Don Quixote by Cervantes

The final thirty-eight pages of Don Quixote sustained me, deliberately, over a whole day. I did not want to leave the sadness and humour of this incredible world behind me. “Don Quixote is the only book that Dr. Johnson desired to be even longer than it already was.”

With the book read I turned to the introduction. Mostly I ignore introductions, or read them after the book is read. This time I wanted further excuse to inhabit the world of Don Quixote and Sancho Panza. Besides, the introduction to Edith Grossman’s translation of Don Quixote is written by Harold Bloom. I have a soft spot for Bloom. His theme is familiar, drawing comparisons between Shakespeare and Cervantes, Don Quixote/Hamlet and Sancho Panza/Falstaff.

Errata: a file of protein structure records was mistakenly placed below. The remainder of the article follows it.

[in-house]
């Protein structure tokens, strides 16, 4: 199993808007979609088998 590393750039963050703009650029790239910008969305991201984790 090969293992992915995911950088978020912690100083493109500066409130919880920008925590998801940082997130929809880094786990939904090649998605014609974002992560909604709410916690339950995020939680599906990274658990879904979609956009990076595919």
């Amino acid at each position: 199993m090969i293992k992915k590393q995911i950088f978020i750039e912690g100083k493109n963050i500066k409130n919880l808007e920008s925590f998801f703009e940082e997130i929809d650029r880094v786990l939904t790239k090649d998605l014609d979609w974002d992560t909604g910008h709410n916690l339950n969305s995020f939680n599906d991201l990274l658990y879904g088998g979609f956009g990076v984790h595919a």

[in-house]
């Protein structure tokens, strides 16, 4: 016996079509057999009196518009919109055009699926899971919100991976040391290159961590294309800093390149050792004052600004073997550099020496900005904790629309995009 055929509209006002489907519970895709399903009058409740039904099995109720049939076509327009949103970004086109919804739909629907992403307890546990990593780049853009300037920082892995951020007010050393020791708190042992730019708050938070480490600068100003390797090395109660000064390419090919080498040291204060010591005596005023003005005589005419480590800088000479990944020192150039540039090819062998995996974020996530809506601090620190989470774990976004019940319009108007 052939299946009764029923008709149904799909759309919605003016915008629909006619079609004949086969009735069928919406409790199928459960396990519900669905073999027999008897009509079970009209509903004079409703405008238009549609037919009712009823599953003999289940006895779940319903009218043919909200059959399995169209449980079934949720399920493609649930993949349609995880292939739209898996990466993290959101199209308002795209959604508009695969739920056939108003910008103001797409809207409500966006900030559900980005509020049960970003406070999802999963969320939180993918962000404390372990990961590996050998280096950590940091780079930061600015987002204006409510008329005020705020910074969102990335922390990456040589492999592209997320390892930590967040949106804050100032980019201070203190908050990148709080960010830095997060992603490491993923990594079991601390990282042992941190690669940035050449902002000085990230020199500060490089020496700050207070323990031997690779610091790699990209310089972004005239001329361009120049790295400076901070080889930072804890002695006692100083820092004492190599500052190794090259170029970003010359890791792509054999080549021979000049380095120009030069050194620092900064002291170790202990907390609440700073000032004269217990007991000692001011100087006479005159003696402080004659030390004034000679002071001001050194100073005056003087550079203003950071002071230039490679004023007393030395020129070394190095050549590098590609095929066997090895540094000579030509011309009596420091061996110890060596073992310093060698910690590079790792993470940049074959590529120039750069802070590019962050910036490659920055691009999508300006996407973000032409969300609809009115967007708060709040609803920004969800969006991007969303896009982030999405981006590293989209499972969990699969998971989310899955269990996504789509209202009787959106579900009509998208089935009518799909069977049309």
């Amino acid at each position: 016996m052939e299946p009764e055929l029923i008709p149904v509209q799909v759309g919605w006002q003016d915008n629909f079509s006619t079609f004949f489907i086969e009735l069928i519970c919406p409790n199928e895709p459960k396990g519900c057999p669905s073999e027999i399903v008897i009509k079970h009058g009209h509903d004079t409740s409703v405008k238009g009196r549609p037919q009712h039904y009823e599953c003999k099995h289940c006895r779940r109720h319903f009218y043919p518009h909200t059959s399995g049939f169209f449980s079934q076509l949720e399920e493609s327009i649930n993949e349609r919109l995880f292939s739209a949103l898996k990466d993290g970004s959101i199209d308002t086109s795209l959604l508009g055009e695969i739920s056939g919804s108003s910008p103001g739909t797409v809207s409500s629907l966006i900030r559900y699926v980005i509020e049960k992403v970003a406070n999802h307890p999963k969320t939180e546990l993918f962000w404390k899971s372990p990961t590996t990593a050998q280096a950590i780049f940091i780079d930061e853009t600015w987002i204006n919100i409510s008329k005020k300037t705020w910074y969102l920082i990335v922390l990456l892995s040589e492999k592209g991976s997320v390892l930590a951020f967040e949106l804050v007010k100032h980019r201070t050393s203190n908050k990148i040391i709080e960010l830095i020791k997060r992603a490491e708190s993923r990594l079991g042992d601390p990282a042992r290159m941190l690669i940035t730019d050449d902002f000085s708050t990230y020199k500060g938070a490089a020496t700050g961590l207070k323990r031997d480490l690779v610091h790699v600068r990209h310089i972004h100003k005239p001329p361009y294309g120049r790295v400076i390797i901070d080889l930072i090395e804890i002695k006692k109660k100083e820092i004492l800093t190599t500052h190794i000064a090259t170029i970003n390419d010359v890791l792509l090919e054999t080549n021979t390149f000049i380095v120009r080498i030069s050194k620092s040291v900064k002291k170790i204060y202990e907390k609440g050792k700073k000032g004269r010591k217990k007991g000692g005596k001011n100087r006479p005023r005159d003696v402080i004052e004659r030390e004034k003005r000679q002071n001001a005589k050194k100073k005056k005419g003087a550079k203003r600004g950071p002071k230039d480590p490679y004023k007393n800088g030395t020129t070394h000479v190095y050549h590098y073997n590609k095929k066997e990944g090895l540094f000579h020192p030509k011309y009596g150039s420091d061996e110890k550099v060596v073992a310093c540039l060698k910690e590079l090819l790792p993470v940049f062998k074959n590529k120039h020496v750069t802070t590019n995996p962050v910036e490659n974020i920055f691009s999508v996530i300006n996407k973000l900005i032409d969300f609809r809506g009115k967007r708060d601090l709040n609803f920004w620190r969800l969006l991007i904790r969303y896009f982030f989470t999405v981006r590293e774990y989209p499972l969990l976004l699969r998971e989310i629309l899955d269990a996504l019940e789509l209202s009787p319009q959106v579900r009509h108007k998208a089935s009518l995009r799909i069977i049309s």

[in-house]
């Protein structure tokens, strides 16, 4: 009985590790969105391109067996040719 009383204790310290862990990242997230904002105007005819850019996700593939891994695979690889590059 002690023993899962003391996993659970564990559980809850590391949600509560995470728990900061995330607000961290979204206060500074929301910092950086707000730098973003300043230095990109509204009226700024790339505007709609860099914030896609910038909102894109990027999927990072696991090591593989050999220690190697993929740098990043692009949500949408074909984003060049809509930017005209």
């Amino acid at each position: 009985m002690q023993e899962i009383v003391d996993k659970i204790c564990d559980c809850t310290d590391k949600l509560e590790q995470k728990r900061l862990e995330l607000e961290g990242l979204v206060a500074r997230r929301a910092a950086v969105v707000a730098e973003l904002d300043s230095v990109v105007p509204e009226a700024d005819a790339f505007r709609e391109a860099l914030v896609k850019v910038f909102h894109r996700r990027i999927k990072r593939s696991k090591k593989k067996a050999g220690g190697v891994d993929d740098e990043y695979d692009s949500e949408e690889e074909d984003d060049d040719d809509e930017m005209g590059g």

We are inside the vast book, privileged to hear the super conversations between the Knight and his squire, Sancho Panza. Sometimes we are fused with Cervantes, but more often we are invisible wanderers who accompany the sublime pair in their adventures and debacles.

Finishing this book is the end of a long but intensely worthwhile journey. I feel that I have been somewhere and met some delightful people that will stay with me for a long while. Like poor, sweet Don Quixote we are all driven more than a little mad by the stories we read.

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